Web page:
OSU football: Unheralded Reynolds comes to defensive forefront

2012-10-03T04:00:00Z 2012-10-05T11:09:33Z OSU football: Unheralded Reynolds comes to defensive forefrontBy CLIFF KIRKPATRICK, Corvallis Gazette-Times Corvallis Gazette Times

For someone playing in the shadow of Jordan Poyer, Rashaad Reynolds is holding up to the pressure.

When opponents create an offensive game plan for the Oregon State football team, they make sure to point out where Poyer lines up to avoid throwing to his side of the field too often.

Poyer is the cornerback everyone knows about as the senior is on various postseason award watch lists and is considered an NFL prospect by draft analysts.

That means, in theory, the less-heralded Reynolds should be easier to beat. Well, that hasn’t worked out too well.

Reynolds has seen the most action of the two cornerbacks this season and has made play after play. He’s coming off a career game against Arizona last Saturday when he had an OSU record-tying five pass breakups, a team-leading 10 tackles and a game-securing interception.

“He played exceptionally well and I was very happy with his performance,” secondary coach Rod Perry said. “He has been practicing well in spring, camp and now. His practice and preparation led to that game. So I’m not surprised what he can do.”

Reynolds knew teams were going to pick on him because of Poyer’s recognition, so he did what he could to prepare.

“Most definitely. You can see it in the first few games,” Reynolds said. “I’ve been thrown to a lot, and that’s going to happen all year. Jordan is a great player. He got the respect for a reason. So they are going to come at me and I’m going to be ready for it.”

He hasn’t given up the big play, which is crucial with all the man coverage the Beavers play. His tight coverage allows him to be in position to stop a receiver if he runs a good route and the quarterback gets the ball there on time.

Reynolds leads the team with 25 tackles and is third in the Pac-12 with 8.3 a game.

His eight passes defended — an interception and seven breakups — leads the conference at 2.67 a game.

“Last year I was playing timid,” Reynolds said. “I wasn’t trying to make plays as much. I was just trying to do my job. This year I’m taking it to another level. I played a lot of downs last year, I’ve been here and I’m not as nervous. I’m just out there playing football.”

Reynolds, a junior from Pacoima, Calif., was thrust into the starting role last season when senior Brandon Hardin was lost for the season with a shoulder injury during training camp.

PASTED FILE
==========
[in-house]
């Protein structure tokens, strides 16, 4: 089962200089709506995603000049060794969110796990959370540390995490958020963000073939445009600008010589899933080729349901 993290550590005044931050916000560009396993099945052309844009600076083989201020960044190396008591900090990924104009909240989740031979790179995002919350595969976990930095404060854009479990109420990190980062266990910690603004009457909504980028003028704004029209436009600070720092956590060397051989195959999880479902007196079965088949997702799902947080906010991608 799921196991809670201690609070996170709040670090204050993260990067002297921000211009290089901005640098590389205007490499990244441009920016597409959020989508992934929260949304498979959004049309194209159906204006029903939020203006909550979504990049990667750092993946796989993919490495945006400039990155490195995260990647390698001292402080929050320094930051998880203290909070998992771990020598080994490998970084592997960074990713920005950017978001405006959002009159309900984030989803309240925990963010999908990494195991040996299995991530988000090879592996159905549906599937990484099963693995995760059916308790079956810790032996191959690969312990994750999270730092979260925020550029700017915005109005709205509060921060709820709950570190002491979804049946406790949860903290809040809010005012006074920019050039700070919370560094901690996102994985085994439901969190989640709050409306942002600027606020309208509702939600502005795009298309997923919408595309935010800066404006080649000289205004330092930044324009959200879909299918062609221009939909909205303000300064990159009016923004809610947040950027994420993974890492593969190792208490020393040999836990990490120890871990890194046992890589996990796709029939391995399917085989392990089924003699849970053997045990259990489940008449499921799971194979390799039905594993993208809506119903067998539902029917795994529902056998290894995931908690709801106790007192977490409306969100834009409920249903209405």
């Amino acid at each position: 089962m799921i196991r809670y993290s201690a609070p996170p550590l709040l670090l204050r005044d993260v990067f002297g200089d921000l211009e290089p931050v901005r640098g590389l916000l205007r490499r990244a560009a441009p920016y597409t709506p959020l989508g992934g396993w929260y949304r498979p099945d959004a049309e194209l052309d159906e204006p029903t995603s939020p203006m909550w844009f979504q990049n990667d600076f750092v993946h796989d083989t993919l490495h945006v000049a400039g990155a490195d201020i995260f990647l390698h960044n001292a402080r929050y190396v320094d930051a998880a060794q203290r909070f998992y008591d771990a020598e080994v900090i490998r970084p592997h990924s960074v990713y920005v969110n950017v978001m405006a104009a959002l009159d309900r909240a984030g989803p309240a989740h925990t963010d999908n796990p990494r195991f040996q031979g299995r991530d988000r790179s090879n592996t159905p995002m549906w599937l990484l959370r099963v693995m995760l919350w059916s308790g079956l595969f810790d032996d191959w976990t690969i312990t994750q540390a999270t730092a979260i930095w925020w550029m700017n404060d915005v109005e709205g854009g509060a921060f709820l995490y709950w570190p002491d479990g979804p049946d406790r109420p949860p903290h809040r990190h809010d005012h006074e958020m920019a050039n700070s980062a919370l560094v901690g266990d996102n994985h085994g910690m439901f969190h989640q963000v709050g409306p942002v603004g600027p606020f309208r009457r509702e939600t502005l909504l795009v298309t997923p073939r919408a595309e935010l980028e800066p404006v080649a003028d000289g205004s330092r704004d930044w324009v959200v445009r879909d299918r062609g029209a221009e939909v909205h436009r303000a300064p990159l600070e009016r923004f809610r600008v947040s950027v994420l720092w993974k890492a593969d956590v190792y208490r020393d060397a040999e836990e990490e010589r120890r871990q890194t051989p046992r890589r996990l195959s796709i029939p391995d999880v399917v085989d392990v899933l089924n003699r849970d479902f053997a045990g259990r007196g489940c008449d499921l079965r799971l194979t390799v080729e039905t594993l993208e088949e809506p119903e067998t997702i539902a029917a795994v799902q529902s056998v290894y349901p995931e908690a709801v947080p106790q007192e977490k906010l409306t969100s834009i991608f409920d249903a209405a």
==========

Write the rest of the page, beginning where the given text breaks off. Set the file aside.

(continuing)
He was excited about the prospect of starting early in his career, but he had some concerns since cornerbacks in OSU’s scheme are asked to cover man-to-man much of the time.

Over the years, first-year corners have taken their lumps learning what to do. Reynolds was aware of that and wanted to avoid a similar fate.

“I didn’t want to be the guy who gave up the big play,” Reynolds said. “I played cautious. My first game playing corner I was starting. I didn’t really know how to play corner week in and week out yet.”

Being thrown into action helped his development. Reynolds leaned on Poyer and Hardin to guide him through. He was also advised by former Beaver James Dockery, who was in the NFL.

Reynolds was steady as a sophomore with 68 tackles, eight pass breakups and one interception.

Coach Mike Riley said his intelligence in how to play the position helps him excel. Cornerbacks must know their technique, experience the game and play on instincts.

All that is coming together for Reynolds now.

“He has put in a lot of good physical work,” Riley said. “Rashaad is smart. He used his experience to be a better player. Through the experience of playing and hard work in the offseason he became a terrific player.”

Reynolds’ athletic ability has been there. He started out as a kickoff returner as a freshman and was a sprinter in track meets last spring.

His emergence gives the Beavers a stellar cornerback combo. Teams are learning they can’t avoid one because the other makes the play.

“I think we are one of the best (tandems) out there,” Reynolds said.

Perry, who is in his first season working with the cornerbacks, believes the eagerness to learn led to his improved knowledge.

“What he wants to do is learn,” Perry said. “That really jumped out at me when I first met him. We saw a few things to adjust. He then ran with it and is now playing with a lot of confidence.”

Copyright 2016 Corvallis Gazette Times. All rights reserved. This material may not be published, broadcast, rewritten or redistributed.

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